A lot of the commit messages in that repository aren’t particularly informative. “Update literature search”, “meeting notes from today”, “meeting notes”, “rewrite introduction”. So unlike in software, where I have changes like “create the ubiquitous documents folder if it doesn’t already exist” and “fix type mismatch in document delegate conformance”, I don’t really have atomic changes in long-form writing.

Indeed, that’s not how I write. I usually set out either to produce an argument, or to improve an existing one. Not to add a specific point that I hadn’t thought of before, not to improve layout or structure in any specific way, not to fix particular problems. So I’m not “adding features” or “fixing bugs” in the same atomic way that I would in software, and don’t end up with a revision history comprising multiple atomic commits.

Some of my articles—this one included—have no checkpoints in their history at all. Others, including posts on De Programmatica Ipsum and journal articles, have a dozen or more checkpoints, but only because I “saved a draft” when I stepped away from the computer, not because there were meaningful atomic increments. I would never revert a change in an article when I’m writing, I’d always fix forward. I’d never introduce a new idea on a branch, there’s always a linear flow.

Posted in writing | 1 Comment

By doing it and helping others do it

We are uncovering better ways of developing
software by doing it and helping others do it.

It’s been 20 years since those words were published in the manifesto for agile software development, and capital-A Agile methods haven’t really been supplanted. Despite another two decades of doing it and helping others do it.

That seems problematic.

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What Xamarin.Forms taught me about data bindings

I’ve spent about a year working on an app for a group in the University where I work, that needed to be available on both Android and iOS. I’ve got a bit of experience working with the Apple-supplied SDKs on iOS, and a teensy amount of experience working with the Google-supplied SDKs on Android. Writing two apps is obviously an option, but not one I took very seriously. The other thing I’ve reached for before in this situation is React Native, where I’ve got a little experience but quite a bit of understanding having worked with React some.

Anyway, this project was a mobile companion for a desktop app written in C# and Windows Forms, and the client was going to have to pick up development at the end of my engagement. So I decided that the best approach for the client was to learn how to do it in Xamarin.Forms, and give them a C# project they could understand at the end. I also hoped there’d be an opportunity to share some code from the desktop software in the mobile project, though this didn’t pan out in the end.

It took a while to understand the centrality of the Model-View-ViewModel idea and how to get it to work with the code I was writing, rather than bludgeoning it in to what I was trying to do. Ultimately lots of X.F works with data bindings, where you say “this thing and that thing are connected” and so your view needs a that thing so it can display this thing. If the that thing isn’t in the right shape, is derived somehow, or shouldn’t be committed to the model until some other things are done, the ViewModel sits in the middle and separates the two.

I’m used to this model in a couple of contexts, and I’ll give Objective-C examples of each because that’s how old I am. In web applications, you can use data bindings to fill in parts of an HTML document based on values from a server-side object. WebObjects works this way (Rails doesn’t, it uses code to fill in parts of etc). The difference between web app data bindings and mobile app data bindings is one of lifecycle. Your value needs to be read once when the page (or XHR) is rendered, and stored once when the user posts the changes. This is so simple that you can use straightforward accessor methods for it. It also happens at a time when loading new content is happening, so any timing constraints are likely to come from elsewhere.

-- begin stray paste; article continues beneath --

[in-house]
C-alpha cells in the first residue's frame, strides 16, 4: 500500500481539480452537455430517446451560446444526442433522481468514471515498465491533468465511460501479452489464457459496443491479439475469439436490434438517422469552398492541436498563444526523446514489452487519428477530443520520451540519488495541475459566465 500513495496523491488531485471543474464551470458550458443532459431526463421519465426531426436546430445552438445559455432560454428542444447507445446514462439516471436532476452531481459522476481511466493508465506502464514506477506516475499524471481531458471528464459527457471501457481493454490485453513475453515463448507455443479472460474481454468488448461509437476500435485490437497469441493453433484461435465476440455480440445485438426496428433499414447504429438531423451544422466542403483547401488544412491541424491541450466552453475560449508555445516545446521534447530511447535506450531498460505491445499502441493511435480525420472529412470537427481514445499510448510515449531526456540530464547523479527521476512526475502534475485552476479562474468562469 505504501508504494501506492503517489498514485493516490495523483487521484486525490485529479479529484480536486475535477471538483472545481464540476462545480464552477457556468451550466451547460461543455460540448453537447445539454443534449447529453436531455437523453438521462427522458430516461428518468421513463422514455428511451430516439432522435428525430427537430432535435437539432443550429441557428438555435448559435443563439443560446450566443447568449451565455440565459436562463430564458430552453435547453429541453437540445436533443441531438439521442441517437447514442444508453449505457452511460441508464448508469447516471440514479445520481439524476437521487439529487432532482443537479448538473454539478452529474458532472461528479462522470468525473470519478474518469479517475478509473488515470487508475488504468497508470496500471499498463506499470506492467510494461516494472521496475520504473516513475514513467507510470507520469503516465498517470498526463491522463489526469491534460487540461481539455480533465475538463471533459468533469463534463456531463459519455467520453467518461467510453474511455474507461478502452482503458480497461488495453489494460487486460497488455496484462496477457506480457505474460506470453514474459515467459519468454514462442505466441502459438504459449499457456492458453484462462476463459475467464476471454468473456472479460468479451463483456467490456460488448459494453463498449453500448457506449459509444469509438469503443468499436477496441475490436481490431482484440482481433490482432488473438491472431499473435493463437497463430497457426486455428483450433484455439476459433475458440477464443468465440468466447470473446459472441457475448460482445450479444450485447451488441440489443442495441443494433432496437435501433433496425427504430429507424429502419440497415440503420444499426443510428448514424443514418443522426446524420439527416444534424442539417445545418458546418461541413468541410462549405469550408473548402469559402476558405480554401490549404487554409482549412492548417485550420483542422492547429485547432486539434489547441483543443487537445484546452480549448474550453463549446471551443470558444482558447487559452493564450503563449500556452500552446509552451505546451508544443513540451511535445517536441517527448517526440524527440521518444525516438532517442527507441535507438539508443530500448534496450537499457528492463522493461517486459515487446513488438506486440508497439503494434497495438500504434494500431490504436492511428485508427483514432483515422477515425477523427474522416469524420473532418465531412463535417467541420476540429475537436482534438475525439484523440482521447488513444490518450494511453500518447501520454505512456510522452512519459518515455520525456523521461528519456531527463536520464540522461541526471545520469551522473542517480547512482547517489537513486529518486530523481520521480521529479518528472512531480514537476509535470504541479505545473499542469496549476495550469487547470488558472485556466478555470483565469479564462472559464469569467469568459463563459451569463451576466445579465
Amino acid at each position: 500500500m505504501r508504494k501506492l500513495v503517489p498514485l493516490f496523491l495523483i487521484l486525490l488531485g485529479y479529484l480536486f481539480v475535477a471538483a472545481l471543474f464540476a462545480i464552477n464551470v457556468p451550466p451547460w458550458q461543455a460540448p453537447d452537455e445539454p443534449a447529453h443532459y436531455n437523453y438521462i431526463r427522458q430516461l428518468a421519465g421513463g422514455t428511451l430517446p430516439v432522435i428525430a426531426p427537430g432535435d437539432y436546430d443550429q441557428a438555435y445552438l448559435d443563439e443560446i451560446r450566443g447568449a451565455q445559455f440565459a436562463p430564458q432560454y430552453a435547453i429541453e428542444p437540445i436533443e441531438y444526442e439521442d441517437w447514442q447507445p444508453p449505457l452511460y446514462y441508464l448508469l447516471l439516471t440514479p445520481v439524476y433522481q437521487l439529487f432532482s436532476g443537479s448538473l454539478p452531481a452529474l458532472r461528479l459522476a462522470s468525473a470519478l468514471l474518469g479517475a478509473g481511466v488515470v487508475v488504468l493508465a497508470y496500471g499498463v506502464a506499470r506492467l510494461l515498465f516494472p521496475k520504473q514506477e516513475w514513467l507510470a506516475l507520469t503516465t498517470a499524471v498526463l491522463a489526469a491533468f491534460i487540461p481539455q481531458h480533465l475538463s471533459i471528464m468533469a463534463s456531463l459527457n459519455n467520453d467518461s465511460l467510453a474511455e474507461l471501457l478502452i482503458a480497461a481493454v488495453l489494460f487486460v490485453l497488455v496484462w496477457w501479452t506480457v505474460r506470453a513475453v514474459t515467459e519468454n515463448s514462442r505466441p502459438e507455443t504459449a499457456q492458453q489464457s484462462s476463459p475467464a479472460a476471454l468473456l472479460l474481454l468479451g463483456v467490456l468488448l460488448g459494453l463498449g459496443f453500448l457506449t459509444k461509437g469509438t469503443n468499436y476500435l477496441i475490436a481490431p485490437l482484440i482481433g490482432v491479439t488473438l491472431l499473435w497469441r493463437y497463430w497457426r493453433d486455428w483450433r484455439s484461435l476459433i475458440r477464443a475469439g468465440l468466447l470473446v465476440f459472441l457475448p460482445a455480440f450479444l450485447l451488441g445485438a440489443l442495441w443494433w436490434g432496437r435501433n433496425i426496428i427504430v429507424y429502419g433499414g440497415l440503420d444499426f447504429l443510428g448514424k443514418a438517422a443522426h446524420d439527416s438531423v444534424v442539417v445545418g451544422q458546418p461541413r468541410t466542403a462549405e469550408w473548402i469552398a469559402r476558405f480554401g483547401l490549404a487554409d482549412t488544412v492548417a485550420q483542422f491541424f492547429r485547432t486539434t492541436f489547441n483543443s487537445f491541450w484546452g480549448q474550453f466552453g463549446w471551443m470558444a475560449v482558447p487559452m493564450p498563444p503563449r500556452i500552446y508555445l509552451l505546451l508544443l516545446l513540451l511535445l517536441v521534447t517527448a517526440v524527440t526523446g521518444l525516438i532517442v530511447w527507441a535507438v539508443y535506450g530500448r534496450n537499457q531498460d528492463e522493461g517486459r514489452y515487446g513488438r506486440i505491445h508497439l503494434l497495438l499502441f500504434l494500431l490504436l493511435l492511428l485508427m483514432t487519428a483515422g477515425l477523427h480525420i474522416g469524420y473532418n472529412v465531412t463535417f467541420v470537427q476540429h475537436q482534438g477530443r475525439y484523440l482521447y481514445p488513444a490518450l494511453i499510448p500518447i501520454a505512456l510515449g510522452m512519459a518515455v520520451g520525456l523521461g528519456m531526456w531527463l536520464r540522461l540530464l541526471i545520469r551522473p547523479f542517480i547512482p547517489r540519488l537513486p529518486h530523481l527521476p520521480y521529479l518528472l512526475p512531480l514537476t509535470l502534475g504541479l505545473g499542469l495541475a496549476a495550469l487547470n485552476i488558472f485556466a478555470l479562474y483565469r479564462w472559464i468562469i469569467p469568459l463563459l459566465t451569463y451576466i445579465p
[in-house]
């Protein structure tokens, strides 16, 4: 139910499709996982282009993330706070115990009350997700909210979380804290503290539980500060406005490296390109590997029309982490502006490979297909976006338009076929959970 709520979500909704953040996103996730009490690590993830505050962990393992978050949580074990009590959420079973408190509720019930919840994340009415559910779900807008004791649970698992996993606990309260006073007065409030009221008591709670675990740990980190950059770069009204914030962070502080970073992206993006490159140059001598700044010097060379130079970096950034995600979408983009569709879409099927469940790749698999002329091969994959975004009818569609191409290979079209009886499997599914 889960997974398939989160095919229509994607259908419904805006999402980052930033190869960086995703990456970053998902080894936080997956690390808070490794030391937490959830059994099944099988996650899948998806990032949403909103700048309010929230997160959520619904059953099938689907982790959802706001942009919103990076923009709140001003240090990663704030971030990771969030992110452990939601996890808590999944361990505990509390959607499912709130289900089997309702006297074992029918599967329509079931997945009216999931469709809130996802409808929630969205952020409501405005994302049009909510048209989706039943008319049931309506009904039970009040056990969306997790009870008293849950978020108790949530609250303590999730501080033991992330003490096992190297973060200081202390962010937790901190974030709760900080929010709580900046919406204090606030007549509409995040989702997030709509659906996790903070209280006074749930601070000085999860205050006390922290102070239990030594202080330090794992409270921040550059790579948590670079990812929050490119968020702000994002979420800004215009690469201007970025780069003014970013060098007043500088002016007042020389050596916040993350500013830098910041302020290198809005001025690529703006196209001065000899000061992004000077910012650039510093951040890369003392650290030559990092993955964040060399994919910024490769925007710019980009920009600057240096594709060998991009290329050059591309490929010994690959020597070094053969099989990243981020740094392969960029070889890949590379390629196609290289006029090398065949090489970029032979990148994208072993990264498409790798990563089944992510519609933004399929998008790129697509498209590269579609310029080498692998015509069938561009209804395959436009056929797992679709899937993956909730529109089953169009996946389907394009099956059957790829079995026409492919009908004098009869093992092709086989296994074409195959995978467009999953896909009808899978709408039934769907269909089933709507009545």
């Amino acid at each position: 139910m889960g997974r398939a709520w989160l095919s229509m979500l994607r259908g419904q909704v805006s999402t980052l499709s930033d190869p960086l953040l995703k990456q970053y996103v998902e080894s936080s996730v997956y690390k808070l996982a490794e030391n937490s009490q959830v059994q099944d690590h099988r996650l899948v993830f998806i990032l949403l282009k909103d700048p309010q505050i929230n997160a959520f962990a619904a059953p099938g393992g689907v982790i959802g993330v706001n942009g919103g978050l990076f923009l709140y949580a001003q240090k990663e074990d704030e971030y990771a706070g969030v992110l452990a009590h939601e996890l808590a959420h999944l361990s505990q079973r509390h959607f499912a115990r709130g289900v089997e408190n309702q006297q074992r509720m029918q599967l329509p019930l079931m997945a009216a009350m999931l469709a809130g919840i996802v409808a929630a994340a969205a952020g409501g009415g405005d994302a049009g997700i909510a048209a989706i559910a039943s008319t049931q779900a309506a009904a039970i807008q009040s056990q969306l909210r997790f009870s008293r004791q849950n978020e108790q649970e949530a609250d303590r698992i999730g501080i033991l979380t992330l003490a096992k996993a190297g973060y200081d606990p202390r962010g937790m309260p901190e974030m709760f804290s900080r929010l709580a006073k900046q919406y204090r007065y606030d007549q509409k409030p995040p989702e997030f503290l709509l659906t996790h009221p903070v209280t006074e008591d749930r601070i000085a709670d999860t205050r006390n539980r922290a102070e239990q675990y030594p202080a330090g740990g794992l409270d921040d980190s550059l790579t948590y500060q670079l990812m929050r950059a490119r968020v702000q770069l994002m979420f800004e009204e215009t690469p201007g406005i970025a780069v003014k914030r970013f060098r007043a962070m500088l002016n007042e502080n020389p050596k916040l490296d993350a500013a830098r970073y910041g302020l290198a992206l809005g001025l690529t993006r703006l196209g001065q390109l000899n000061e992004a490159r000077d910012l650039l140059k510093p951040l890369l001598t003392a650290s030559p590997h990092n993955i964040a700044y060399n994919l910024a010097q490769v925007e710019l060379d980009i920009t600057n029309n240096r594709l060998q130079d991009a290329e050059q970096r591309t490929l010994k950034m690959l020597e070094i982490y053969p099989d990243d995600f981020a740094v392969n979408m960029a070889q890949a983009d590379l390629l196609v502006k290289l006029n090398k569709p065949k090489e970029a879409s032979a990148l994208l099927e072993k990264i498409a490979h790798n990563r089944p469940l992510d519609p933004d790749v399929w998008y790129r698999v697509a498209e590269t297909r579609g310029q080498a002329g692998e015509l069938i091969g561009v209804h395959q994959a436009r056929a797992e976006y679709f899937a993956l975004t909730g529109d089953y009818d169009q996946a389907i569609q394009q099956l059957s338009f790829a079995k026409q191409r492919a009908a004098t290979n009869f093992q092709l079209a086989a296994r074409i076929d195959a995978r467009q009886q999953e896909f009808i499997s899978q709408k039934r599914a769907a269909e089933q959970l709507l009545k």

You can also do it in what, because I’m that old, I’ll call rich client applications, like Xamarin.Forms mobile apps or Cocoa Bindings desktop apps. Here, anything could be happening at any time: a worker thread could be updating the model, and the user could interact with the UI, all at the same time, potentially multiple times while a UI element is live. So you can’t just wait until the Submit button is pressed to update everything, you need to track and reflect updates when they happen.

Given a dynamic language like Objective-C, you can say “bind this thing to that thing with these options” and the binding library can rewrite your accessors for this thing and that thing to update the other when changes happen, and avoid circular updates. You can’t do that in C# because apparently more typing is easier to reason about, so you end up replicating the below pattern rather a lot.

public class MyThingViewModel : INotifyPropertyChanged
{
  public event PropertyChangedEventHandler PropertyChanged;
  // ...
  private string _value;
  public string Value
  {
    get => _value;
    set
    {
      _value = value;
      PropertyChanged?.Invoke(this, new PropertyChangedEventArgs(nameof(Value)));
    }
  }
}

And when I say “rather a lot”, I mean in this one app that boilerplate appears at least 126 times, this undercounts because despite being public, the PropertyChanged event can only be invoked by instances of the declaring class so if a subclass adds any properties or any change points, you’re going to write protected helper methods to be able to invoke the event from the subclass.

Let’s pivot to investigating another question: why is Cocoa Bindings a desktop-only thing from Apple? I’ve encountered two problems in using it on Xamarin: thread confinement and performance. Thread confinement is a problem anywhere but the performance things are more sensitive on mobile, particularly on 2007-era mobile when this decision was made, and I can imagine a choice was made between “give developers the tools to identify and fix this issue” and “don’t give developers the chance to encounter this issue” back when UIKit was designed. Neither X.F nor UIKit is wrong in their particular choice, they’ve just chosen differently.